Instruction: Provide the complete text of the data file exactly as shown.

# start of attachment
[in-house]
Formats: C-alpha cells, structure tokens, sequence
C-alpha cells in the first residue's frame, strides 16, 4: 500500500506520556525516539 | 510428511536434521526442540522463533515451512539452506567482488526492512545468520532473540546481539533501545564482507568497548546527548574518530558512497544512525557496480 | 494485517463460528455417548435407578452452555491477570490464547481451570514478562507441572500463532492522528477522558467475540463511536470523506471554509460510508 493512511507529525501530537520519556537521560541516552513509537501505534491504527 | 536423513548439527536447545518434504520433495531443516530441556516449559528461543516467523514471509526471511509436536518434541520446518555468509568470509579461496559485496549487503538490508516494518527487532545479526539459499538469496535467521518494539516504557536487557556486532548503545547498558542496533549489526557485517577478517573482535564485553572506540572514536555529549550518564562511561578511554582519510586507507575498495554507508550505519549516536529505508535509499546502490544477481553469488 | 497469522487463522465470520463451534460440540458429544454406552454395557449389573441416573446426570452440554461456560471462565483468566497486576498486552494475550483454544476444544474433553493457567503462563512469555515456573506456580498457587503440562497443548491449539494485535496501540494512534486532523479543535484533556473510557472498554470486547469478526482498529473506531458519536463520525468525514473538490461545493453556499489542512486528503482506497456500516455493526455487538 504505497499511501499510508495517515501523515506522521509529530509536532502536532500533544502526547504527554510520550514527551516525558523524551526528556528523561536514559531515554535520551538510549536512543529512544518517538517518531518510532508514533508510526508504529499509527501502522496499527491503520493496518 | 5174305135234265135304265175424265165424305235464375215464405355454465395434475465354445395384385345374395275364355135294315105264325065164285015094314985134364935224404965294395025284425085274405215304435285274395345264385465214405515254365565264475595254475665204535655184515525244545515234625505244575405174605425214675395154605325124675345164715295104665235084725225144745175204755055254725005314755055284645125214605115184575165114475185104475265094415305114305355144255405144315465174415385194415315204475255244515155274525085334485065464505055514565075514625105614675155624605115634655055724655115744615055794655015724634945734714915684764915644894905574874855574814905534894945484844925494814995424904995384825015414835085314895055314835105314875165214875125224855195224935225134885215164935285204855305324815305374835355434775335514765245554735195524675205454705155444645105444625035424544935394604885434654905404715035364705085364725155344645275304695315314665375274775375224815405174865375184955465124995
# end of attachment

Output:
[in-house]
Formats: C-alpha cells, structure tokens, sequence
C-alpha cells in the first residue's frame, strides 16, 4: 500500500506520556525516539 | 510428511536434521526442540522463533515451512539452506567482488526492512545468520532473540546481539533501545564482507568497548546527548574518530558512497544512525557496480 | 494485517463460528455417548435407578452452555491477570490464547481451570514478562507441572500463532492522528477522558467475540463511536470523506471554509460510508 493512511507529525501530537520519556537521560541516552513509537501505534491504527 | 536423513548439527536447545518434504520433495531443516530441556516449559528461543516467523514471509526471511509436536518434541520446518555468509568470509579461496559485496549487503538490508516494518527487532545479526539459499538469496535467521518494539516504557536487557556486532548503545547498558542496533549489526557485517577478517573482535564485553572506540572514536555529549550518564562511561578511554582519510586507507575498495554507508550505519549516536529505508535509499546502490544477481553469488 | 497469522487463522465470520463451534460440540458429544454406552454395557449389573441416573446426570452440554461456560471462565483468566497486576498486552494475550483454544476444544474433553493457567503462563512469555515456573506456580498457587503440562497443548491449539494485535496501540494512534486532523479543535484533556473510557472498554470486547469478526482498529473506531458519536463520525468525514473538490461545493453556499489542512486528503482506497456500516455493526455487538 504505497499511501499510508495517515501523515506522521509529530509536532502536532500533544502526547504527554510520550514527551516525558523524551526528556528523561536514559531515554535520551538510549536512543529512544518517538517518531518510532508514533508510526508504529499509527501502522496499527491503520493496518 | 5174305135234265135304265175424265165424305235464375215464405355454465395434475465354445395384385345374395275364355135294315105264325065164285015094314985134364935224404965294395025284425085274405215304435285274395345264385465214405515254365565264475595254475665204535655184515525244545515234625505244575405174605425214675395154605325124675345164715295104665235084725225144745175204755055254725005314755055284645125214605115184575165114475185104475265094415305114305355144255405144315465174415385194415315204475255244515155274525085334485065464505055514565075514625105614675155624605115634655055724655115744615055794655015724634945734714915684764915644894905574874855574814905534894945484844925494814995424904995384825015414835085314895055314835105314875165214875125224855195224935225134885215164935285204855305324815305374835355434775335514765245554735195524675205454705155444645105444625035424544935394604885434654905404715035364705085364725155344645275304695315314665375274775375224815405174865375184955465124995